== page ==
19/02/2021 - 15:27

Tianqi dispute returns to court

19/02/2021 - 15:27

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The state’s Supreme Court has ruled that Chinese-owned Tianqi Lithium should have to repay its $35.8 million debt to Perth-based engineering consultancy MSP Engineering.

Tianqi dispute returns to court
The state’s Supreme Court has ruled that Chinese-owned Tianqi Lithium should have to repay its $35.8 million debt to Perth-based engineering consultancy MSP Engineering.

The state’s Supreme Court has ruled that Chinese-owned Tianqi Lithium should have to repay its $35.8 million debt to Perth-based engineering consultancy MSP Engineering, ending a year-long dispute.

The dispute, which was reviewed by the court yesterday, relates to two contracts MSP held for the design and construction of Tianqi’s Kwinana lithium hydroxide processing plants.

Under the two contracts, Tianqi paid the company $9 million between August 2019 and January 2020.

But the parties were forced to negotiate a payment plan in November 2019 after Tianqi began experiencing financial difficulties and was unable to repay what it owed.

The company failed to pay the remaining balance, which stands at more than $35.8 million inclusive of GST.

In March last year, Tianqi issued notices of dispute under the contract regarding matters that have now been referred to arbitration.

As per the contract, Tianqi issued a show cause notice before issuing a termination notice in August 2020 because the company had failed to comply.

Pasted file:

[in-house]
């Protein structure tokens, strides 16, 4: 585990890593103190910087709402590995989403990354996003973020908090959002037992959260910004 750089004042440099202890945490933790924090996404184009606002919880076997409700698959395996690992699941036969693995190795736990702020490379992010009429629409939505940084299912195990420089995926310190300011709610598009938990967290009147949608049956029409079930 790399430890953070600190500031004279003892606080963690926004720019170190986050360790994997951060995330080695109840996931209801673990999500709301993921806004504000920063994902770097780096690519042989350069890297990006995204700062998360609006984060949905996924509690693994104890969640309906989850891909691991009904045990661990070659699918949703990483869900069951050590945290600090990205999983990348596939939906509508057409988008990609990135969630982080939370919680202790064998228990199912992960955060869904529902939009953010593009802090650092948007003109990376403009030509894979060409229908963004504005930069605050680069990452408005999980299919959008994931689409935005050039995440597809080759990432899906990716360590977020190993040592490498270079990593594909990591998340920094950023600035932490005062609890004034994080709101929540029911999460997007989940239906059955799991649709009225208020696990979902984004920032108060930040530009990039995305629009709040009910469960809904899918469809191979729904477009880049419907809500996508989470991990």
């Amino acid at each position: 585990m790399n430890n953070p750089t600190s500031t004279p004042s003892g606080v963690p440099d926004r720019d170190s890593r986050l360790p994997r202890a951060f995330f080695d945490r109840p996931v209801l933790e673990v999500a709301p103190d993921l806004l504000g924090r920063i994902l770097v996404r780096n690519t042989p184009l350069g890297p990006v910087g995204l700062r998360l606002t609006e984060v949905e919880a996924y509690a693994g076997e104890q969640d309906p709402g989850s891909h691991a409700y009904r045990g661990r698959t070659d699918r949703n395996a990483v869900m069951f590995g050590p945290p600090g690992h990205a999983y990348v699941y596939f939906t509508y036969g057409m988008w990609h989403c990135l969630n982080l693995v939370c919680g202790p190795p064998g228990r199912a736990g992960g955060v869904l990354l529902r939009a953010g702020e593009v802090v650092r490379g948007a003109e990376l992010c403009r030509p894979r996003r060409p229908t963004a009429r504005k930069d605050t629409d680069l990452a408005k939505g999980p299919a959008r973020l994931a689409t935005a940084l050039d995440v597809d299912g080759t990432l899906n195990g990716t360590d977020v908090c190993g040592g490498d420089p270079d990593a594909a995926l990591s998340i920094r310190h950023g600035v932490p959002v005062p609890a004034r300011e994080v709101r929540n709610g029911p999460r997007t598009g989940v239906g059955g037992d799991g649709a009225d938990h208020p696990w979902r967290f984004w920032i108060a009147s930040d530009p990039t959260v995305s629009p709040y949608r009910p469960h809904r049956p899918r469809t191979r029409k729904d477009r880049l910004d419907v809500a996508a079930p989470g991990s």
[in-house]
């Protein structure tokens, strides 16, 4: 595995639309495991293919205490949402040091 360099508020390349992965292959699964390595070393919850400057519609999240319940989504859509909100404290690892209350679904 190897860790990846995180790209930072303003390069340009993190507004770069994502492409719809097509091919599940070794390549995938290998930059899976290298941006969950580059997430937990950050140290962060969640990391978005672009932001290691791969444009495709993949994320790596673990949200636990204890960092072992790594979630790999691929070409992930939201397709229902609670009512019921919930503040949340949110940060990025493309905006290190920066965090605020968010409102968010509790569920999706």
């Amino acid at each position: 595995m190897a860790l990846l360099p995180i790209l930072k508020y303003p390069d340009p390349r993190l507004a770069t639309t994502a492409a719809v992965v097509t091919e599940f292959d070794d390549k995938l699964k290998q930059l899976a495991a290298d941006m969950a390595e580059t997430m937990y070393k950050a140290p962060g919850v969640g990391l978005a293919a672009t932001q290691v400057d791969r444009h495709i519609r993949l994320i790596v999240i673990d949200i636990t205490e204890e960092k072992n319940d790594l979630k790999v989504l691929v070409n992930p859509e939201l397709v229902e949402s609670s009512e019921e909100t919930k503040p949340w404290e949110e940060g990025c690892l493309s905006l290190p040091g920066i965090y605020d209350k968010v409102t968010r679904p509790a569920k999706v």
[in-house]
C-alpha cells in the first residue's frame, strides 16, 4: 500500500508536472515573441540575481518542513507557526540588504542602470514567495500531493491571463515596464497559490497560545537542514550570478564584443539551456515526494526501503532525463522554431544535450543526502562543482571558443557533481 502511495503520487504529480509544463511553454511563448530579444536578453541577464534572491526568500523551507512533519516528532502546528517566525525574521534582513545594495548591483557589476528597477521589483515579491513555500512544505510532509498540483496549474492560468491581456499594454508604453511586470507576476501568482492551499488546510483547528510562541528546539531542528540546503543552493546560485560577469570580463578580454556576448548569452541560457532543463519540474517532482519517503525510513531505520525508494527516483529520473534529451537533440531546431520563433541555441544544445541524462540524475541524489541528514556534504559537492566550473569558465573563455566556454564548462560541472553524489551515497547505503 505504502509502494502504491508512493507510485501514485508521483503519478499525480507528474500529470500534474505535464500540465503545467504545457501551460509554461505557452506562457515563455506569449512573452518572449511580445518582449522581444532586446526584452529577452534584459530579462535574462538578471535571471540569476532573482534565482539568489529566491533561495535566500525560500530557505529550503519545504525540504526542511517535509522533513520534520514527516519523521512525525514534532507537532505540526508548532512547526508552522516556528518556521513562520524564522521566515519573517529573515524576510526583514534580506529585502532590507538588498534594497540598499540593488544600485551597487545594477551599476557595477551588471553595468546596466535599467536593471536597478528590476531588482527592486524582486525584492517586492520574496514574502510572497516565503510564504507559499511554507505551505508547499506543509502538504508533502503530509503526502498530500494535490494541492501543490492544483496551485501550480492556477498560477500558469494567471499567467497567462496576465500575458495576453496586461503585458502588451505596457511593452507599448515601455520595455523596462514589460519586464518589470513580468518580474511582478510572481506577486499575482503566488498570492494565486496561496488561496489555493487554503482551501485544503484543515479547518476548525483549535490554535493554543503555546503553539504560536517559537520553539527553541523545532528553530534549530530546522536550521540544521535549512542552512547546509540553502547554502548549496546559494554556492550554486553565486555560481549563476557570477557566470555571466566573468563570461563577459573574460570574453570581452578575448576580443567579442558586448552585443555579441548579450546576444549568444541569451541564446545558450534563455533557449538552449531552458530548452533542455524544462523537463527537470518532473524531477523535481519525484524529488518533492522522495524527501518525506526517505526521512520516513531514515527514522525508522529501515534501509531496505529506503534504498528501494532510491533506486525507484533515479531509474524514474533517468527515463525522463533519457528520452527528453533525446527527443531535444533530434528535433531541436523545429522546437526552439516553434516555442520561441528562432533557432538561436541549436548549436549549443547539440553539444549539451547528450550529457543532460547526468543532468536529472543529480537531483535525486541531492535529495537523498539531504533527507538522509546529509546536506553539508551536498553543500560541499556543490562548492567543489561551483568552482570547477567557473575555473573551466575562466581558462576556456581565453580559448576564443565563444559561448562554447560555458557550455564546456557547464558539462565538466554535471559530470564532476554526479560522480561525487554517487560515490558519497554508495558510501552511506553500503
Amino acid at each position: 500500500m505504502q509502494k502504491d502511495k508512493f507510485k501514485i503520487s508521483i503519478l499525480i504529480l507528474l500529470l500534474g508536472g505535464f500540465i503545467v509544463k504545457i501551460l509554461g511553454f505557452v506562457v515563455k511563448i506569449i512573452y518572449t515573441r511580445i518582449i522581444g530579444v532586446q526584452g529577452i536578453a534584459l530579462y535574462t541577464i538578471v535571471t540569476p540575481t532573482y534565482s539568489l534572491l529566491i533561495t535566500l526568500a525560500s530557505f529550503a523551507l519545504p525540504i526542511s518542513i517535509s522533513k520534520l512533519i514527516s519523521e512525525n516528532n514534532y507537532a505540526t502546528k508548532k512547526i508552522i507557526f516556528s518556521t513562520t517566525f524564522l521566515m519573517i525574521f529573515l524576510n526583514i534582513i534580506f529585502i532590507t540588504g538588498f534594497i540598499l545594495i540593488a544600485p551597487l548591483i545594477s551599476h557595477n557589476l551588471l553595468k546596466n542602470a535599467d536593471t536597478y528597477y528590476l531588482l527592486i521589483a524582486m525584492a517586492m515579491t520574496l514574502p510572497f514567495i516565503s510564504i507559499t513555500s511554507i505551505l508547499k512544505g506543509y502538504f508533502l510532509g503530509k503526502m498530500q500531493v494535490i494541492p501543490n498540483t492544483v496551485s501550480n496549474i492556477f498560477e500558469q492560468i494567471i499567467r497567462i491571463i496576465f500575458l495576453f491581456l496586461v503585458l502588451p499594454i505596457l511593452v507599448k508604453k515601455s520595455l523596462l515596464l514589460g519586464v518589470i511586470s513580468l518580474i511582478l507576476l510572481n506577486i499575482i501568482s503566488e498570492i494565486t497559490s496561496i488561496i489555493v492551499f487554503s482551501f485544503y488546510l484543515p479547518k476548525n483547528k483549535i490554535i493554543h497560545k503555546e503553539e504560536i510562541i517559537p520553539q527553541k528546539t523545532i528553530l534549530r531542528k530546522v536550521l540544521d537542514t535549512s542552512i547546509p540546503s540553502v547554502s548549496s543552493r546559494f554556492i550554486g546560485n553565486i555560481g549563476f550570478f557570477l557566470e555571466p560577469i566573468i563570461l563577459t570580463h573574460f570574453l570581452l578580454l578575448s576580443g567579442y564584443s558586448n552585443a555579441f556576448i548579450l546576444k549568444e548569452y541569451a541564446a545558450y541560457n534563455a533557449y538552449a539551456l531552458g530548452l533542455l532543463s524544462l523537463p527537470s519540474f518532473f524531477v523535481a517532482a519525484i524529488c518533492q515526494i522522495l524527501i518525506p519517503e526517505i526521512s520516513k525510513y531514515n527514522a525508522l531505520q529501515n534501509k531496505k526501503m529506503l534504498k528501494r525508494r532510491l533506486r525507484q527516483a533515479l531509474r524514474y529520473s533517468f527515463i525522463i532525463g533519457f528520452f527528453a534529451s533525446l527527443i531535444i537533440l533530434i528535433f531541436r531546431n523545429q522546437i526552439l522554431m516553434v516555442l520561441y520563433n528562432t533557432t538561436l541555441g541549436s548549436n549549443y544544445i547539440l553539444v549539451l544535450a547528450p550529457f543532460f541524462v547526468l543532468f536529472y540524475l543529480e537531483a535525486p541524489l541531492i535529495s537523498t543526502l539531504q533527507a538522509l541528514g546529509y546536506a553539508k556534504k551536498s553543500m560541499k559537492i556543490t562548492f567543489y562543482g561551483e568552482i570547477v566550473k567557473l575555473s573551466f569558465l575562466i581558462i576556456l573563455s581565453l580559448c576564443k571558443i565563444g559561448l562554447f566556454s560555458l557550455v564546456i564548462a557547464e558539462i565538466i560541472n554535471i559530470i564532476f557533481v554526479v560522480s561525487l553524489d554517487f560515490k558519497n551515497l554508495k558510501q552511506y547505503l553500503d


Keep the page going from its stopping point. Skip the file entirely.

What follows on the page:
MSP Engineering disputed that the termination notice was effective, claiming that the company had no grounds to issue the initial show cause notice and that the defendant was not entitled to terminate the contract.

As a result, the company maintained that the agreement was still in place.

Tianqi argued that the contracts were liable to be set aside and that any contractual rights MSP may have could not be enforced prior to a determination by arbitration.

Yesterday, Supreme Court Master Craig Sanderson ruled that he was not satisfied that the contracts would be set aside and that MSP was entitled to the relief it was seeking.

Given that progress certificates had been issued under the contract and Tianqi had agreed to repay the debts, Master Sanderson ruled that it was not offensive in equity to require that to be honoured. 

“The parties agreed that when progress claims were made and certified, the amounts due and payable by the defendant (Tianqi) and the plaintiff (MSP) would be paid and if they were not paid could be recovered summarily,” he said.

“That is an important aspect of construction contracts.”

Master Sanderson said that a number of summary judgment applications concerning the case had failed because the matters between the parties were complex in nature and suggested that the proper course would be to have a full trial.

The court judgement comes just months after Tianqi's shareholders backed a $1.4 billion deal allowing Australian nickel producer IGO to aquire a 49 per cent stake in the company's Australian operations.

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